Updated: Tsunami Waves Slam Into American Samoa and National Park of American Samoa, Leaving Death and Destruction in its Wake
A tsunami triggered by an earthquake in the South Pacific slammed into the U.S. territory of American Samoa shortly before 7 a.m. Wednesday, local time, killing nearly three dozen islanders and reportedly demolishing the headquarters and visitor center of the National Park of American Samoa.
Cellphone messages relayed to officials in the National Park Service's Pacific West regional office in California said a series of five waves battered the park's two-story building, which stands about 50 feet from the harbor waters in the capital of Pago Pago on the island of Tutuila.
"Our park superintendent (Mike Reynolds) was in the building when the first wave hit. That was early in the morning. He and this other staffer, (Ranger) Sarah Bone, ran out of the building and up hill, and made a call to our Honolulu office," Holly Bundock, assistant regional director for communications in the Park Service's Pacific West office, said Tuesday afternoon. “The last report was five waves and one as high as 30 feet.”
The Associated Press reported that at least 34 islanders were killed by the waves. Ms. Bundock said there weren't any reports of injuries or deaths among the park's staff, which she said counts 13-15 full-time employees and 30-50 volunteers.
"Every report we get, more and more employees are showing up, which is a great relief to us," she said. "It was so early in the morning people hadn’t actually arrived for work yet. Now we’re kind of focused on assisting the Coast Guard and any kind of emergency service operation.”
The U.S. Geological Survey measured the earthquake at a magnitude of 8.0 and said its epicenter was centered 11.2 miles below the ocean about 125 miles south of Apia on the independent state of Samoa.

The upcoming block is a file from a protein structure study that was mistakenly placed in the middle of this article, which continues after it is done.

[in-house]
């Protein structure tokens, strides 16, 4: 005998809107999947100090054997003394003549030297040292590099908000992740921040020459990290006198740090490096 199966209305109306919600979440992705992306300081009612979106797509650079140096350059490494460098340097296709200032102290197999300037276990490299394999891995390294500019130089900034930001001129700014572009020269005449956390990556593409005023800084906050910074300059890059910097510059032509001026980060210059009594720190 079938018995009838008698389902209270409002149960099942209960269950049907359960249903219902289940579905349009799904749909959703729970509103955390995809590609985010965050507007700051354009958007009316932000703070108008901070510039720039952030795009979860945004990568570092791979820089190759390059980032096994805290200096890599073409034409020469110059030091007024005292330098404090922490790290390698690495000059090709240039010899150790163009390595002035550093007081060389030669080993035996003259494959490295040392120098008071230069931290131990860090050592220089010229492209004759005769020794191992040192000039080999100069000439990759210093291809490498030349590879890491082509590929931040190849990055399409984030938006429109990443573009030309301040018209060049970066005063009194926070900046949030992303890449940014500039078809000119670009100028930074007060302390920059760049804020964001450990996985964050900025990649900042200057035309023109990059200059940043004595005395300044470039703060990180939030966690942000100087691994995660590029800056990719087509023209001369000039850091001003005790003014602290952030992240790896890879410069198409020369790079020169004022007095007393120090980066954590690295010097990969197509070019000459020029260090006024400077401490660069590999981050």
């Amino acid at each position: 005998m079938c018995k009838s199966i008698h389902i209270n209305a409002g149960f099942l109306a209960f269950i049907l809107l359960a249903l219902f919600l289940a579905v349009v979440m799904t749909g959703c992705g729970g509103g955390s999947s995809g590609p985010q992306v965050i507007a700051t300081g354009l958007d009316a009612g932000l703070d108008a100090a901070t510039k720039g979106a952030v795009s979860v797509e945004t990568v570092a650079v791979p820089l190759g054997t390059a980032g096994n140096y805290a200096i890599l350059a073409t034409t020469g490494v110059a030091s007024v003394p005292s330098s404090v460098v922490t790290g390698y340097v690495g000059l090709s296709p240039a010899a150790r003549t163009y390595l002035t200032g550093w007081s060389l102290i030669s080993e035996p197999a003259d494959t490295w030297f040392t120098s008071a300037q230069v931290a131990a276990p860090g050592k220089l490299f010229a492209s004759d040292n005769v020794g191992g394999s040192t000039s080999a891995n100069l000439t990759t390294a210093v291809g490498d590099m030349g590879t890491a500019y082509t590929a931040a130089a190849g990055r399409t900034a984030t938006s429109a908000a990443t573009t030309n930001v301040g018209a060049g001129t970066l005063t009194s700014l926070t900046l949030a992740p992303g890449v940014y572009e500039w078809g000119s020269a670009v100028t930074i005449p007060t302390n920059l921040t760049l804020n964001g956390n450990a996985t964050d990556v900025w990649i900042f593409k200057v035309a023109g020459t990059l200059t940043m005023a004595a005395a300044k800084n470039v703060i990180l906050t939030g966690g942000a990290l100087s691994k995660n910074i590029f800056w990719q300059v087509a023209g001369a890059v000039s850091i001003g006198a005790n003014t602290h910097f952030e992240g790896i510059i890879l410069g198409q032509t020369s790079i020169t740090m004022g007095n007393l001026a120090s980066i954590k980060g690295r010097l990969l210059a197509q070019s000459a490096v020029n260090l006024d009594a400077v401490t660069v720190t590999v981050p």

The broad-scale tectonics of the Tonga region are dominated by the relative convergence of the Pacific and Australia plates, with the Pacific plate subducting westward beneath the Australia plate at the Tonga trench. At the latitude of the earthquake of September 29, 2009, the Pacific plate moves westward with respect to the interior of the Australia plate at a velocity of about 86 mm/year. The earthquake occurred near the northern end of a 3,000 km long segment of the Pacific/Australia plate boundary that trends north-northeast.; farther north of the earthquake’s source region, the plate boundary trends northwest and then west. The eastern edge of the broad Australia plate may be viewed as a collection of small plates or microplates that move with respect to each other and with respect to the Pacific plate and the Australia plate interior.
On the basis of currently available location and fault mechanism information, we infer that the September 29 earthquake occurred as a normal fault rupture on or near the outer rise of the subducting Pacific plate.
The broad-scale Australia/Pacific plate boundary is one of the most active earthquake regions in the world. Earthquakes occur on the thrust-fault boundary between the Australia and Pacific plates, within the Pacific plate on both sides of the trench, and within and on the boundaries of the small plates that compose the eastern edge of the overall Australia plate.